To hotplug, or hotplugging, means plugging a hardware device of some kind into a running computer and having it work without requiring a reboot of the computer.
The most common devices that support this are USB devices.Other device that can be hotplugged are PCMCIA/CardBus, Firewire, CompactPCI, 'normal' PCI (through use of a special hotplug controllers), IDE (some RAID controlles support this), SCSI, CPUs, memory and laptop power docking stations.
Hotplug in kernel 2.6
Hotplug vs Hotswap
Sometimes the term hotswap is used to mean hotplug but the two concepts are distinct. Normally a hotplug device needs to be shutdown before removal. By contrast, a hotswap device can simply be unplugged without risk of harm.
When does the difference matter?
The difference is important when dealing with equipment like PCI cards or harddisks. These can't be removed without risk of serious harm unless they are hotswap-capable or first powered down. Not all USB devices are hot-swappable. It is generally best to use the software "eject" button before physically unplugging a writable USB device.
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Hotplugging support in Linux is made out of two parts, a kernel part that deals with generating events when there is a change in the devices (e.g. a device is disconnected). This event is then passed to a command in userspace. This part is usually handled by the hotplug command, but could easily be replaced with some other implementation.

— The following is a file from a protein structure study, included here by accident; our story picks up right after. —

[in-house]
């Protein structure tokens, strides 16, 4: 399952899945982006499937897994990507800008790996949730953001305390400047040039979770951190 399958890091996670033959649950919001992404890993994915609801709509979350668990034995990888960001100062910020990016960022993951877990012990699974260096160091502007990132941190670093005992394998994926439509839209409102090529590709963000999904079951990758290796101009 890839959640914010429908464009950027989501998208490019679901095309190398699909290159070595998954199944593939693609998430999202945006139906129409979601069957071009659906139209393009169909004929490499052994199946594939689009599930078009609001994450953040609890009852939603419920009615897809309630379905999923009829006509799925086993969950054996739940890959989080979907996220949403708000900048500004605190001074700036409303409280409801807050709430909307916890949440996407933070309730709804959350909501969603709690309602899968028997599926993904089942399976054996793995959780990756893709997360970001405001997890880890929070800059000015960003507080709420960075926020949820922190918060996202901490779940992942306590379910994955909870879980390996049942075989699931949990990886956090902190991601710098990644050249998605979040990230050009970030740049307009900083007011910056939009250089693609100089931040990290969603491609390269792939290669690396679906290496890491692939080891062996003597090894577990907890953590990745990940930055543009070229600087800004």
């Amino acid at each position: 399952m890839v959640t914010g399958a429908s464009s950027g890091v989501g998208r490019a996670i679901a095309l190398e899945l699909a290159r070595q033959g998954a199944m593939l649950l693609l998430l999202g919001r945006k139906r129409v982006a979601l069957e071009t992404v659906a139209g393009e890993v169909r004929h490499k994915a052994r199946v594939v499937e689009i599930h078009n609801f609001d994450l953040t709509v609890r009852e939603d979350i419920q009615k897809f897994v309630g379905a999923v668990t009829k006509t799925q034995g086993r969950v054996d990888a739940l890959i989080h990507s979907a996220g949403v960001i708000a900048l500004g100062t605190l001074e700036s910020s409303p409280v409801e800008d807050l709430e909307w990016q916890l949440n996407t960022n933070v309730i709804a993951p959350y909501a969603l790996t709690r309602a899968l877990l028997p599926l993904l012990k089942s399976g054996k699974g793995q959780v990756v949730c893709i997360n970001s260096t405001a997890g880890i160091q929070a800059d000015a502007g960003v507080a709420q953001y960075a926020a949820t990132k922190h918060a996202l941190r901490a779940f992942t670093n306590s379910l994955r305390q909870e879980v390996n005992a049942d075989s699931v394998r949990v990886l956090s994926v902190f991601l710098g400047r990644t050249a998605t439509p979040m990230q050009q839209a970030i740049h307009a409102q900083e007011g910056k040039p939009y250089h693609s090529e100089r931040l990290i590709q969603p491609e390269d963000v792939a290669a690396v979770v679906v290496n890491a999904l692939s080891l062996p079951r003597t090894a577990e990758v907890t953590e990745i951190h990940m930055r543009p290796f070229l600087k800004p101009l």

Note: hotplug also supports coldplugging, that means it can be called at boot to configure all the currently connected devices. And because it supports most types of devices it works like a full Automatic Hardware Configuration tool.
In kernel version 2.4 Linux got a hotplug mechanism (though it's also been backported to 2.2). If a kernel supports hotplug it will have a file called /proc/sys/kernel/hotplug. This file contains the path to the command which the kernel will call to handle the 'event' (e.g. a device being connected or removed). This normally is /sbin/hotplug or can be set to /bin/true to disable hotplugging. It also requires kernel modules support in the kernel (which is default in almost every kernel).
The userspace part is the hotplug package, which comes from the Linux hotplugging project and is available in many distributions (called 'hotplug' in most cases). Hotplug handles loading of the proper kernel modules when a device is hotplugged, but also does coldplugging (through 'synthesizing' the hotplug events during boot). When it is installed by a version made for your distribution it shouldn't need any manual configuration.
Note, you may still hotplug, say, USB devices without the "hotplug package" installed -- you'll just have to manually take care of loading kernel modules yourself if necessary (by modifying config files and using modutils, or else using something like modconf).